Sunday, February 05, 2006

I wish the truth would hurry up and tie its shoes

Tell a lie often enough, maybe even get a few hack politicians to repeat the mantra along with you, and the media will report it even when they know it's false. That's the big lesson from the "debate" in Texas over border security. Most recently we find this AP story quoting a deputy sheriff spreading misinformation about the terrorist threat at the border:
A Texas sheriff's deputy warned U.S. legislators drug-traffickers are helping terrorists with possible al-Qaida ties cross the porous Texas-Mexico border into the United States.

Terry Simons, chief deputy in Val Verde County, Texas, offered little evidence publicly of his claims. An FBI special agent in Houston, Shauna Dunlap, said there's "no credible evidence" that supports the warning.

Simons, part of a group that has been pushing state and U.S. officials for more law-enforcement funding on the border, told congressmen meeting in Houston that Texas authorities have learned of newly established camps in Mexico, where so-called "narco-terrorists" are being trained in "escape and evasion, as well as fighting techniques and combat manoeuvring."

Simons also said the FBI has informed the border sheriffs suspects with Islamic backgrounds - and possibly al-Qaida ties - are training with them.

Simons and other members of the Texas Border Sheriffs Coalition outlined the threat in a presentation to U.S. Representative John Culberson, a Republican from Texas, and Representative James Sensenbrenner, a Wisconsin Republican.

"We need more boots on the ground," Simons said.

"The thing we're facing, it's a war."

Is it really? Or is Deputy Simons just full of crap? Over and over headlines trumpet false claims of Al Qaeda crossing into Texas, while further down in the story (or in future, less well publicized retractions) we're told it's just not true.

I understand why special interests looking to boost their pork barrel funding would spread lies and manufacture threats to justify increased budgets - anybody who's been around government much sees that kind of behavior from bureaucrats at every level. What I don't understand is why the media go ahead and report it after they fact check the story by going to the source - in this case the FBI - and discover it's not true. To me, once the reporter checked with the FBI, which was the deputy's only source, and found out the fellow's claims had no factual basis, the story should have been killed by AP's editors because it's not news. Not real news, anyway.

AP should leave the fake news to Jon Stewart.

Even police officers on the border - at least the ones who don't have their lips firmly attached to the money teat - think the dangers are being overhyped. The San Antonio Express News reported recently on how the $6 million Texas Governor Rick Perry devoted to the much-ballyhooed Operation Linebacker is being spent, and discovered that many cops on the Texas-Mexico border think threats are being overstated:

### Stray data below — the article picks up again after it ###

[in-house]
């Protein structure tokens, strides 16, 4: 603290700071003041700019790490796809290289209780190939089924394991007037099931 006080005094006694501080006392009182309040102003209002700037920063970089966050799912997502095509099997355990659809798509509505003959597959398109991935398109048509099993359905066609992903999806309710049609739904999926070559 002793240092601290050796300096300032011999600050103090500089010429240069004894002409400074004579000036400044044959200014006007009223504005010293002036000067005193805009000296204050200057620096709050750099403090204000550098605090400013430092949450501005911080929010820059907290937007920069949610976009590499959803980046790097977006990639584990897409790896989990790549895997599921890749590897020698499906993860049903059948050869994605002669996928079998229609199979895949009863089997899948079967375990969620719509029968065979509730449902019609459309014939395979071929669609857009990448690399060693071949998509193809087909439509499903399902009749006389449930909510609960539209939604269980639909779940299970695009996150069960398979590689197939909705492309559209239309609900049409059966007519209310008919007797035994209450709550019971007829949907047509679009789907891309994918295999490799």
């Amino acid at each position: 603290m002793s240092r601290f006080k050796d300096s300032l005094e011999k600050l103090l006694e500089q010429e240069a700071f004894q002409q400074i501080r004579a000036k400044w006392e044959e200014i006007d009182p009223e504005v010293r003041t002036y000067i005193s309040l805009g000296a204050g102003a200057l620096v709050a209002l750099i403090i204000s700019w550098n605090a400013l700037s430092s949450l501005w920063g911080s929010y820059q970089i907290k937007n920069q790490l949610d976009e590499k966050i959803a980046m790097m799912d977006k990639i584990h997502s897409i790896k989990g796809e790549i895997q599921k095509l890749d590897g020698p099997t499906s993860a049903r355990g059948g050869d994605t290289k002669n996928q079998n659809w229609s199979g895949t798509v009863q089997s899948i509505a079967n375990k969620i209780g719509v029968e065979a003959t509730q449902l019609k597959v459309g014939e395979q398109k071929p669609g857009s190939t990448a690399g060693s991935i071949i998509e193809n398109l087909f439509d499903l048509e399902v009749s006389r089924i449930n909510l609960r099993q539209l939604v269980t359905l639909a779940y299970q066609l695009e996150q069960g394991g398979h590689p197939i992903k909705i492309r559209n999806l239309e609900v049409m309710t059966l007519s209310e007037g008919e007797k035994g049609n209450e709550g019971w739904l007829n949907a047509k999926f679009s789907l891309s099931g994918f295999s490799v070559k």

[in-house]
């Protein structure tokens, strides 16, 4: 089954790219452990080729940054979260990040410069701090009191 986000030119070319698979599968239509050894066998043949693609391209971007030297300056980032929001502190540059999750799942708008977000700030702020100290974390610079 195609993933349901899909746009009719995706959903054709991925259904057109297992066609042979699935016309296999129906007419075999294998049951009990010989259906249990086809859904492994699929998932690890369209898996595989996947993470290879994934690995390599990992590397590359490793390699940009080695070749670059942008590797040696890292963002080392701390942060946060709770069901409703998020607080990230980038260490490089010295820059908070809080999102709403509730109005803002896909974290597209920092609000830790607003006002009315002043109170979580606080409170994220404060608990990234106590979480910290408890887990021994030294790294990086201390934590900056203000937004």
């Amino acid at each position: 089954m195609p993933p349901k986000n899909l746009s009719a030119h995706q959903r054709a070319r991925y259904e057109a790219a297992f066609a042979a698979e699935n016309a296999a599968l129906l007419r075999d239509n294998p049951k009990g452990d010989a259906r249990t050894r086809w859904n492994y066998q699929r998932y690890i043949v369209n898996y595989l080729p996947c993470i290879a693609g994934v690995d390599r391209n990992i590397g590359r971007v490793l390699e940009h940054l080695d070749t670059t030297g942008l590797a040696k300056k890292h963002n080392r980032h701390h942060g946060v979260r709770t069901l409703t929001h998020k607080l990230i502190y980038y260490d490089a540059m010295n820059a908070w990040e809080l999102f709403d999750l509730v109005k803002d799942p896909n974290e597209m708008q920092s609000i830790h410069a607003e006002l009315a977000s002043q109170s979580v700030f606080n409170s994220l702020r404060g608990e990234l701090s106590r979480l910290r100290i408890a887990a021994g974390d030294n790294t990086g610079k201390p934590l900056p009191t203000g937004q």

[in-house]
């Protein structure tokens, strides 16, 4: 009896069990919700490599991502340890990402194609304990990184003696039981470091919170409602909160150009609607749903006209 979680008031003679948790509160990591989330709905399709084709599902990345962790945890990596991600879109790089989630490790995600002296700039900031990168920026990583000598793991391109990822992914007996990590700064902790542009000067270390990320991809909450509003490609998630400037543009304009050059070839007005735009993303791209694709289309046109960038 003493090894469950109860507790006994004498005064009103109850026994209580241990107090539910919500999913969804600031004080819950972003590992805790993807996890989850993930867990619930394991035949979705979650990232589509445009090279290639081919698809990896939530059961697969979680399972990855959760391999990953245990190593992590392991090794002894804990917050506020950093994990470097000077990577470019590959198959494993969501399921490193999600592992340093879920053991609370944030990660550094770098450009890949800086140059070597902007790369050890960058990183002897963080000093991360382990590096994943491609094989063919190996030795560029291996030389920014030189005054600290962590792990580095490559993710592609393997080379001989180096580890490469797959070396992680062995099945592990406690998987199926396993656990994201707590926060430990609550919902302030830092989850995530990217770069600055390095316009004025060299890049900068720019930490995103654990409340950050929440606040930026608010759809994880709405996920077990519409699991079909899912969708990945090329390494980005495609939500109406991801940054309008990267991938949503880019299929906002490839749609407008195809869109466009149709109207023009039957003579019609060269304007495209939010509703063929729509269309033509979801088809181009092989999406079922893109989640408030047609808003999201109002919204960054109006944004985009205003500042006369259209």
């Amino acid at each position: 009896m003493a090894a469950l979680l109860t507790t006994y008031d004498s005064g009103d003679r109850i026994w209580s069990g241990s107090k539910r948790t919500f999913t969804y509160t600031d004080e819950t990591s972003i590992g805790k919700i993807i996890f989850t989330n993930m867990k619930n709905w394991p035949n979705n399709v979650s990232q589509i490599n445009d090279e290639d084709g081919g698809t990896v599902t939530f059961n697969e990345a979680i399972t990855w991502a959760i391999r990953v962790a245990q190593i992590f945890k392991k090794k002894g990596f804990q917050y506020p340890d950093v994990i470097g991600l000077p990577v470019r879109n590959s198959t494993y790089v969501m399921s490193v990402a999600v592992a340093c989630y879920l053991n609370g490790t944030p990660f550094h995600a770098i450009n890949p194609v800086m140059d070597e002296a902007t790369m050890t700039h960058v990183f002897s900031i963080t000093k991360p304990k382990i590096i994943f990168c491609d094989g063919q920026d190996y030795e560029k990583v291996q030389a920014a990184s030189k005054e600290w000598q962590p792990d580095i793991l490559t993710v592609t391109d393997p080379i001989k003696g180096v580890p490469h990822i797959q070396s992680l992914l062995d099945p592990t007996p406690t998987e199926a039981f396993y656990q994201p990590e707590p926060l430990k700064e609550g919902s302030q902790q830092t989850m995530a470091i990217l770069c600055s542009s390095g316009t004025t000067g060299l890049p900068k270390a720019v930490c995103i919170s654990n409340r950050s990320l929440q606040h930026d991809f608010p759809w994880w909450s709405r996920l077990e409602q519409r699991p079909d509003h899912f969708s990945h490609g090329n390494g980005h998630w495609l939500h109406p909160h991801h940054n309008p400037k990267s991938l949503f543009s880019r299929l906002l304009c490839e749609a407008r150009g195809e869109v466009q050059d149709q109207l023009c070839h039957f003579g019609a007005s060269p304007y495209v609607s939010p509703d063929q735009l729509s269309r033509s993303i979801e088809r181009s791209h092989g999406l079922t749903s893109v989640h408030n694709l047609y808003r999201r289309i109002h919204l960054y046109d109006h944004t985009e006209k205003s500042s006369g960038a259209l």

Although sheriffs embrace the funds, there are back-room rumblings from border police departments and even from within some sheriff's offices that Operation Linebacker is a golden goose for underfunded departments more than it is a border security plan. ...

"The situation isn't as bad as they're saying. They're using the danger in Mexico to their advantage to fund their departments," said one border city police officer, referring to ongoing drug war violence on the border.

"In the process, they're scaring everyone," said the officer, who asked that his name and department not be used to avoid a breakdown in cooperation with the sheriffs.

Jay Johnson, owner of a Del Rio bed-and-breakfast who dedicates himself to border tourism, said the sheriffs did well to receive the funding, but that they overstated the threat from Mexico.

"I know the sheriff and respect the sheriff, but I believe certain comments paint a picture that's quite unfair when it comes to our sister city of Acuña, even if it does bolster his argument for funds," he said.

Scared people will pay for protection, so baselessly hyping fear will probably get border sheriffs the pork barrel funding they're looking for in the short term. But let's not kid ourselves that anybody's safer as a result. The Canadian border is easily a bigger threat for terrorists to enter the country. In that sense, it's hard not to see fabricated claims of terrorists crossing from Mexico as anything but nativist xenophobia - a disgraceful diversion from more significant security concerns that likely makes us less safe.

Earlier I quoted Mark Twain who opined that a lie can travel halfway around the world before the truth can tie its shoes - I wish the truth would hurry and get those suckers laced up!

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